Remember our first date? she asks. Right here. The server takes the check, two cards in the slot, a split bill. In the corners of her lips, a smile? These are the last customers. The doormat is loose, so she kicks it. Nothing happens, and she doesn’t try again. Rain, in sheets. The restaurant—not too warm, not too cool—exhales, emptying out after a long, muggy day, many curious diners. The server runs the cards at the tin register, behind the bar, and in the window’s labyrinthine reflections finds the poet (steel cheeks, freckles on the nose, gruffy baritone) whose metal credit card she now holds, his name in small letters. Life in a prism, watching people watch him watch them and so on, is torture. But I really am a looker. In the dining shed, the boy and the girl, the young man and the young woman, anticipate each other’s silences, each other’s mannered pauses and gesticulations, so what unfolds is more theater than improvisation, scripted rather than not, she plays the madwoman and he the madman, or vice-versa, a struggle for order underneath the silences and equivocations. They sign the receipts. In the last minutes, rarefied and thin, lit by streetlamps and the odd headlights slinking on by like a boat’s lights in a dark harbor, they encounter lovely apparitions, the hot dog man, the restaurant never not buzzing, the Irish pub with the endless bar. The red fire hydrant where she braced herself while he tied her shoe. All day in bed, they dreamed of wide open spaces, a bungalow on the coast of Washington, infinite mornings, and talked about their families, the girl about her step-brother (his age) and divorced parents, the boy about his older brother and younger sister and married parents, and how one day they—with their particularities, her affinity for plants, his crooked ears—would make their own, a family. He picks her up from her mom’s apartment in Alphabet City with peonies and lilies. Her mom loves him. It’s summer always. Block Drug Stores, Lemon’s Coffee with the latte art, Ed’s Books with the cats, the Post Office, the flower shop. They hold hands and stumble to Washington Square and the High Line and Hudson Yards. At the New Museum, phones dead, they lose each other in a landscape painting, then reunite in the gift shop, where he buys her a pendant, a silver amulet. What are we? she asks, by the statue of a man on a horse in Abingdon Square and there finds herself in a situation, a thing. That night, the temperature  drops, and it hails. In her cute submarine, she makes oven fried chicken, with Corn Flakes, and they drink Sauza and dance to Maya Andrade in their underwear and smoke smokables, her stories become his, his jokes become hers, and the hailstorm lulls them, they drift to the same dreams, he appears in hers and she in his, so come dawn—much like the Daoist Zhuangzi who dreams he is a butterfly and, upon waking, does not know if he is a man with butterfly dreams or a butterfly dreaming in human—it is unclear if they are in New York or Manzanita or somewhere in between. Morning, the girl and the boy sit on the fire escape and read poems, listen to (Sandy) Alex G and construction and melt into their underwear and each other and make sweaty sweaty love, the boy (supine) tells her how much he likes her and cries like a child, the girl (on top) tells him how much she likes him and wipes away tears, and they freeze yogurt into popsicles and drape wet towels on their necks and sit in front of the air conditioner and talk New York and lemonade. August hangs, chickadee-song in a balsam poplar, morning mist over cracked asphalt, a rollerblader’s clammy heart, the bees. They watch ‘television,’ all 48 episodes of season 8 of My Kitchen Rules, an Australian cooking show on Amazon Prime, then seasons 4, 7, 2… A heatwave. They never cook. Day after day of soupy death the sun does not let up or let go, plants curl over, seniors in nursing homes wilt, rats huddle in the street as if convening emergency councils. Even the birds sweat. They ride the train and hurtle underground through schist and arguments and steamy reconciliations. She locks eyes with a girl suited and jowled like corn in its husk, a lawyer or a banker flying the same direction on a parallel track, and the momentary twins float, in tandem. Here, fantasies of a wedding: her man tied up in a bow tie and a cummerbund, his lady beaming in a white dress at the end of the aisle. For all his flaws, he is a jelly doughnut, he does not lie, he is not jealous. He does not hit you. He takes her bifocals and sets them on the wooden table they stooped together, helps her scrape off her eyeliner, in the shower, with his fingers, asks about her family and remembers their names, remembers everything. Trust wells in her gut. He deletes Bumble. They have sex on the rug, the desk, the counter. Today the heat breaks. Grey sky, puddles on puddles, but the rain is no matter, Tompkins Square teems with exercisers (runners, yogis, gymnasts) and musicians (drummers, guitarists, a harpist), dog-watchers and dog-walkers, an impromptu rave, and the girl and the boy dance among like-minded creatures, in circles. Don’t say it, he whispers. He says it. In the seventh minute, faces in hands, she slides her tongue under his. Say it again, she says. Say it! He does he does he does. He yells it. They spy the yellow-striped diner on the corner, and the girl, as if wading a river, takes the boy’s waist, pulls him by the arm into electronic reggaetón. A disco ball glitters and waitstaff hum and the bartender twirls, a squirt of pipette-juice into a jigger here, ice cubes into a glass there, a taste. The girl and the boy follow a server to a booth table, and she sits street-side against the neon studded wall. Her eyelid twitches. What do you do? he asks. Tell me about you.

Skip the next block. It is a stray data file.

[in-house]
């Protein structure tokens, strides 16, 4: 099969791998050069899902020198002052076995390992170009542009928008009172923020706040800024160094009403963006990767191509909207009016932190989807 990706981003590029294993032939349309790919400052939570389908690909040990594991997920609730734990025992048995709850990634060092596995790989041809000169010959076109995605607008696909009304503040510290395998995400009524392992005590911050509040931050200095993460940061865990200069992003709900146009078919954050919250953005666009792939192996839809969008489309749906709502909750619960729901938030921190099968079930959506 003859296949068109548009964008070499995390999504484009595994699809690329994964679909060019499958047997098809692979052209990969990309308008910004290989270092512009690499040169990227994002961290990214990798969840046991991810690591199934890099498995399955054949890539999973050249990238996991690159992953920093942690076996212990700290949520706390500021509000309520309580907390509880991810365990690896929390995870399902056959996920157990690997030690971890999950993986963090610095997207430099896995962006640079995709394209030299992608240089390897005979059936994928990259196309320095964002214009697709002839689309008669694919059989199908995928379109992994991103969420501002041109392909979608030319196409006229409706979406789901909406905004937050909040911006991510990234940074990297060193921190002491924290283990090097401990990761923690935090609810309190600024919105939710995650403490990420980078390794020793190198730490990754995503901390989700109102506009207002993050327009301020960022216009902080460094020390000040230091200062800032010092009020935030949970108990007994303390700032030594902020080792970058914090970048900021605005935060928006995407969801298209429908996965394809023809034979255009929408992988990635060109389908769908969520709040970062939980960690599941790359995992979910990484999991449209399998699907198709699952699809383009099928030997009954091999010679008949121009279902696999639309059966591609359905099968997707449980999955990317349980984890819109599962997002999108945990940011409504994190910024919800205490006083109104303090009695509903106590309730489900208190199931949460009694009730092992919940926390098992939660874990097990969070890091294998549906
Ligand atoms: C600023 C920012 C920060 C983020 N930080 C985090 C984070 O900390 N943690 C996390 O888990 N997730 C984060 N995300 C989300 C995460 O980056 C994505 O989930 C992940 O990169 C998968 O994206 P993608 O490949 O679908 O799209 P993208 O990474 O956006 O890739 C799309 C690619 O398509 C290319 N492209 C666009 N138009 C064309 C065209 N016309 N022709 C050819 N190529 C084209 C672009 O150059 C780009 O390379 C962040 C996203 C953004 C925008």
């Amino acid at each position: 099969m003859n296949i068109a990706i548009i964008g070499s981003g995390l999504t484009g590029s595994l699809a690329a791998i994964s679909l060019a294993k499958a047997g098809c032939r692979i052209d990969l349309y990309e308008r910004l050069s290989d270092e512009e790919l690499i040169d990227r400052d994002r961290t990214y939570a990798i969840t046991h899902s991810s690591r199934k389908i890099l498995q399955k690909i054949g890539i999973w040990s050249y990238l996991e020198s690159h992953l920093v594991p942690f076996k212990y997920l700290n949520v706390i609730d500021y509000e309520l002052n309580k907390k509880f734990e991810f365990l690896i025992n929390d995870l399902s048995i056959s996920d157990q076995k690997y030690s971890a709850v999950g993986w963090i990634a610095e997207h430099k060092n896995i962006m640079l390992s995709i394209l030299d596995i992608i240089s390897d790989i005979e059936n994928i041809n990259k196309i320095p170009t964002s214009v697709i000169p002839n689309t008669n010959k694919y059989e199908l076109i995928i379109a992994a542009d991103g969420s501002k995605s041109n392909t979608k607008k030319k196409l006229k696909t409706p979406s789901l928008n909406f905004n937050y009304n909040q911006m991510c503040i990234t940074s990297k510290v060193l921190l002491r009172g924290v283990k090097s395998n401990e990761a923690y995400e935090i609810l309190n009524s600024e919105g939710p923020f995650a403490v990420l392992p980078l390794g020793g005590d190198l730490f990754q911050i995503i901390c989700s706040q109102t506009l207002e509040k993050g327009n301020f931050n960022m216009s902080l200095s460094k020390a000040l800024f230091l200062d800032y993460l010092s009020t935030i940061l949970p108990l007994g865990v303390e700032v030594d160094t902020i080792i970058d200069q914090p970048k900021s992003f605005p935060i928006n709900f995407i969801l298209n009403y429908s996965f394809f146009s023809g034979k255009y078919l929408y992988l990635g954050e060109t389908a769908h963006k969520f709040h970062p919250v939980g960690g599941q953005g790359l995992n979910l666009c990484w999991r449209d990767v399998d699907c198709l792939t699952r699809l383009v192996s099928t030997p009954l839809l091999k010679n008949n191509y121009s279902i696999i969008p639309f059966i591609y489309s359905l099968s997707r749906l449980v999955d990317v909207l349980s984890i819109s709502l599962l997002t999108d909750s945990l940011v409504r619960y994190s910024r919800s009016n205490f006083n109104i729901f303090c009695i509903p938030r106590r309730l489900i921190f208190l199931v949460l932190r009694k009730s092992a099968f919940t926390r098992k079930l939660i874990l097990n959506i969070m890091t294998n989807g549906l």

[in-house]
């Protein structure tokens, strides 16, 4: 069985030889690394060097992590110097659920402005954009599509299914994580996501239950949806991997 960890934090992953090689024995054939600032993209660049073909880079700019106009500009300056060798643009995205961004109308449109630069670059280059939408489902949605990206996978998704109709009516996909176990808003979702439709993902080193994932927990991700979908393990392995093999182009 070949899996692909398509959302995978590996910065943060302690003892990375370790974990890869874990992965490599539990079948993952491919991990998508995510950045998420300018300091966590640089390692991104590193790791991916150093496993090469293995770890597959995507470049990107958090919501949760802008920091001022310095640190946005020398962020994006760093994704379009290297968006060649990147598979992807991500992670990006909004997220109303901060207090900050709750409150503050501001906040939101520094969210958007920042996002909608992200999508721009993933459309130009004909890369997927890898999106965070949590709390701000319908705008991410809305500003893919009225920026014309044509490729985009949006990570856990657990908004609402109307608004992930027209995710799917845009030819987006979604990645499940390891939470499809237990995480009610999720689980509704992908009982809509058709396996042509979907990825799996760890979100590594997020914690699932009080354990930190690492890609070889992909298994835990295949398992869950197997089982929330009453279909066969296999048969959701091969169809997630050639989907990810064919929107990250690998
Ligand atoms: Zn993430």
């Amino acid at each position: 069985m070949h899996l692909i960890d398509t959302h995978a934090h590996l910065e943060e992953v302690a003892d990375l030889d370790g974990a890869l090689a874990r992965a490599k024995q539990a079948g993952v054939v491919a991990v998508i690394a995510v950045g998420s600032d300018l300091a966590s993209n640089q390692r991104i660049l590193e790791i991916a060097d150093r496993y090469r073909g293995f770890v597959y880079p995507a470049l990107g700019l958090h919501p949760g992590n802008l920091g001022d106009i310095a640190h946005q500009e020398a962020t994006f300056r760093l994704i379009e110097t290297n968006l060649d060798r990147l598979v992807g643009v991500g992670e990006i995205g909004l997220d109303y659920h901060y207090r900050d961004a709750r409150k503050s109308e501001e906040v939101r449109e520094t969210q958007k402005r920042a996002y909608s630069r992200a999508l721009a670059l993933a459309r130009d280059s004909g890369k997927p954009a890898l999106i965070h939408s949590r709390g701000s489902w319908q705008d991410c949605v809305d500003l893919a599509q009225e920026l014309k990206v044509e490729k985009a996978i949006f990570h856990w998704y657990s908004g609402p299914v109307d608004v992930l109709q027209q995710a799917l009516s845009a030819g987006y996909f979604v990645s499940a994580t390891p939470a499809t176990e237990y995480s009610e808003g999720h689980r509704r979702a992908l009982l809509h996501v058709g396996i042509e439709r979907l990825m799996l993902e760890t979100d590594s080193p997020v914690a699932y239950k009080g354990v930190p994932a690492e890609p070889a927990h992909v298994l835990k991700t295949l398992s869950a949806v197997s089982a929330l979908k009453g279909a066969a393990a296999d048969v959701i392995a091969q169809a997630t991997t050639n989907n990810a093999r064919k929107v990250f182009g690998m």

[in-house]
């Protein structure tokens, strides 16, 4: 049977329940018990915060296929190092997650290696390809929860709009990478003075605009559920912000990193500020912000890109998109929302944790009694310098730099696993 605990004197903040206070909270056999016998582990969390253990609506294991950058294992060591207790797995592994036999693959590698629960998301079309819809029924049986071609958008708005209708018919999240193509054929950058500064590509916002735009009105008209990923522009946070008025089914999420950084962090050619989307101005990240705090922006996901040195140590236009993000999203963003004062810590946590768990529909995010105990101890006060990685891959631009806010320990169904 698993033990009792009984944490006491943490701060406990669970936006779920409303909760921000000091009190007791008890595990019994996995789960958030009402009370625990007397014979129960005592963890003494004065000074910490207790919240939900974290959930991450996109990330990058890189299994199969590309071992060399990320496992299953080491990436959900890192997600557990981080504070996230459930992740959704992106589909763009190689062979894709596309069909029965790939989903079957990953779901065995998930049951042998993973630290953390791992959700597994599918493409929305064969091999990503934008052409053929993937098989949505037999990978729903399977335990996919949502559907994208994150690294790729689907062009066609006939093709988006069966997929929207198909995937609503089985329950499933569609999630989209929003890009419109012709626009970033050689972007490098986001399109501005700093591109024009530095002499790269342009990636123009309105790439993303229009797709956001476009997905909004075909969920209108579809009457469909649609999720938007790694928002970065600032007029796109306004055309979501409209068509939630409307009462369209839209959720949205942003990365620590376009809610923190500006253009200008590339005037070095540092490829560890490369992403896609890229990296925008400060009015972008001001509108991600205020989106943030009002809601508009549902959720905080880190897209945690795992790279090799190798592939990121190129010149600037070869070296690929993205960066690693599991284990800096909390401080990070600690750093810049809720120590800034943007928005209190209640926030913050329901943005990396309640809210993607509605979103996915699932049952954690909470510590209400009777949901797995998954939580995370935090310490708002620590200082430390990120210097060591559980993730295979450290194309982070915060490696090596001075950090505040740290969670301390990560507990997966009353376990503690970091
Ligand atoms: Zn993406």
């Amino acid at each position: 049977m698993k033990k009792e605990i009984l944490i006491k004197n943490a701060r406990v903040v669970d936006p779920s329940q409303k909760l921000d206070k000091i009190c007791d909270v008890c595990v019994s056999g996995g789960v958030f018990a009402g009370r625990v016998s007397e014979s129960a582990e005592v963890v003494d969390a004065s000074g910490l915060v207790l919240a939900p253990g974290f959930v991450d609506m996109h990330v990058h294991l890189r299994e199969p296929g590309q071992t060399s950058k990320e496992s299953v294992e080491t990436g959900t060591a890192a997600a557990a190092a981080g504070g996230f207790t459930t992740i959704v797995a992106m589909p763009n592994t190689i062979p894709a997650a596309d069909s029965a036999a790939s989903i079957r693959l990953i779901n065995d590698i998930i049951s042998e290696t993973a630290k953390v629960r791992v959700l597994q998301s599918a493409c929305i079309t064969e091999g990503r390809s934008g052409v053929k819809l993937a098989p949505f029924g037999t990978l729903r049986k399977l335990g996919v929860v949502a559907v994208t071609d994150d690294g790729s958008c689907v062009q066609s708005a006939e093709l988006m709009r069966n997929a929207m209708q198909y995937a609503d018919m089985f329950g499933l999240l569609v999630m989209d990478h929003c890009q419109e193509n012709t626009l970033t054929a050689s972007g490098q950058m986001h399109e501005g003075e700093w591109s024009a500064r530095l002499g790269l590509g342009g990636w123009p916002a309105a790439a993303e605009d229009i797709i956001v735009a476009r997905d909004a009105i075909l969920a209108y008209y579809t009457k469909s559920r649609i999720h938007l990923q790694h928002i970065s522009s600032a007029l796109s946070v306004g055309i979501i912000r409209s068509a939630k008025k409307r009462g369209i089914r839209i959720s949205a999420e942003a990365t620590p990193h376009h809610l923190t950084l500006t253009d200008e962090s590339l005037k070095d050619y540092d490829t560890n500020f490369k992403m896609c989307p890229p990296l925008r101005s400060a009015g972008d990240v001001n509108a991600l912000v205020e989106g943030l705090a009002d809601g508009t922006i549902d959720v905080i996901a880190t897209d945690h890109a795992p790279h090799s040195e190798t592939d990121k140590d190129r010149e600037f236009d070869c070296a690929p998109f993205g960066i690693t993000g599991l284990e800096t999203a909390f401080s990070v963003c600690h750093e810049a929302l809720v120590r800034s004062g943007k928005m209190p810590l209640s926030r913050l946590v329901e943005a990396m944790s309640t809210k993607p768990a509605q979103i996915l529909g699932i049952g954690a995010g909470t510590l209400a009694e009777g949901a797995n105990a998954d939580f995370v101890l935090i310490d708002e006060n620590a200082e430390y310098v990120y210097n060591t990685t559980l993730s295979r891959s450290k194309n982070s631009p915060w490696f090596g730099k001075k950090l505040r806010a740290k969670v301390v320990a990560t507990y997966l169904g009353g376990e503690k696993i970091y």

I didn’t know what to do next. At the restaurant there’d been a sliver of hope, like walking through a patch of sunlight on a cold day or doing a key bump at the club, a tease, a prayer, and yet here I stood empty-handed in a plastic trench coat and the moccasins he said make me look like a  Greenwich soccer-mom, fiending the way you do fifteen or twenty minutes after the rush, a sort of clawing, so great were these withdrawals I contemplated death, I watched passing cars and trucks and imagined my bones crunching and my hair tangled in the grill of a Pontiac, gizzards stretched across the windshield, but I did not jump, I was devastated though not death-by-Pontiac devastated, brokenhearted, not crazy, so instead I wept. Mi feo. I cried morning and night, in Ubers and the  shower, on trains and e-bikes and the toilet, I cried tears I did not have in the bath and turned into a prune, until my eyes, burning, threatened to fall out if I did not stop. The breakup was messy. We haven’t talked. The morning of, I cried in the supermarket, and he looked at his shoes or the floor, it’s gonna be OK he said and talked sandwich bullshit, cold cuts, probably while in his big head planning how to end things, picking the words he’d use, like the salamis. One time, he planned a  picnic adventure, to a field, a park in the suburbs. We cleared a space in the tall grass, with our feet, then stretched out a quilt and lay beneath the weeping willow at least two hundred years old, played cards and Bananagrams and told each other secrets and used a twig to scratch obscenities into each  other’s foreheads like kids writing into the sand or the snow or a foggy car window. It got dark, he pointed at the sky turning, it’s getting dark, so we made our way back, traversed a neighborhood with manicured lawns and sports cars in front of pretty homes, Tudors and Cape Cods and Colonials, in one (through a bay window) I saw a gossamer family around a table, in another (through the  garage) a girl playing with a saw, in yet another (through a propped door) a dog crash into a man,  and we could still hear his shrieks when we found the station, lonely like an Edward Hopper, illuminated by halogen lights. I couldn’t sit up in bed, a couple feet below the ceiling, but in the  dark, grazing linen meadows, we imagined we were in Manzanita or Madrid, better than his house, with take-out containers piled into obelisks, and I told him about Spanish summers at my family’s  hunting lodge, my grandfather’s taxidermy, Ibex, boar and wolf noggins, then he told me about Connecticut, where summer is a verb. He’d never made love in another language, let alone his  mother tongue, so I showed him how. What is the difference between a sheep and a goat? These were the kinds of questions he loved. Se comía el coco. I never got sick of his teorías, his ticks, his honestamentes. Me derrites la cabeza y el corazón, he said. He wrote me poetry. ¿Me quieres o me amas? he asked. Las dos cosas. I loved him. I remember that month like a dream, always raining,  moonlit, summer. I taught him buhardilla and chándal, he taught me chango. My first baseball game,  at Citi Field, in the nosebleeds, I caught a ball. Cómo mola. I still have it. We made reservations we  didn’t plan to keep and ate at hole-in-the walls and carts on the street and remembered things before they happened. Tompkins Square was full of swarms, breakdancers, junkies, singers, painters, like honeybees, and he kissed me by the skatepark, on the cheek, then the lips, in the first minutes. So I, sweating, told the boy I loved him and yanked him into the Jamaican diner–vinyl  sleeves, concert posters, a picture of Grace Jones. A waiter in Heelys came by. We drank El Dorado. Is the rain blue? It’s clear, he told me.

Pablo Castro is a Mexican American writer. He graduated from Colby College in 2020 and is an MFA candidate in fiction at Columbia University. His writing is forthcoming in Five Points and Digging Through The Fat.

bottom of page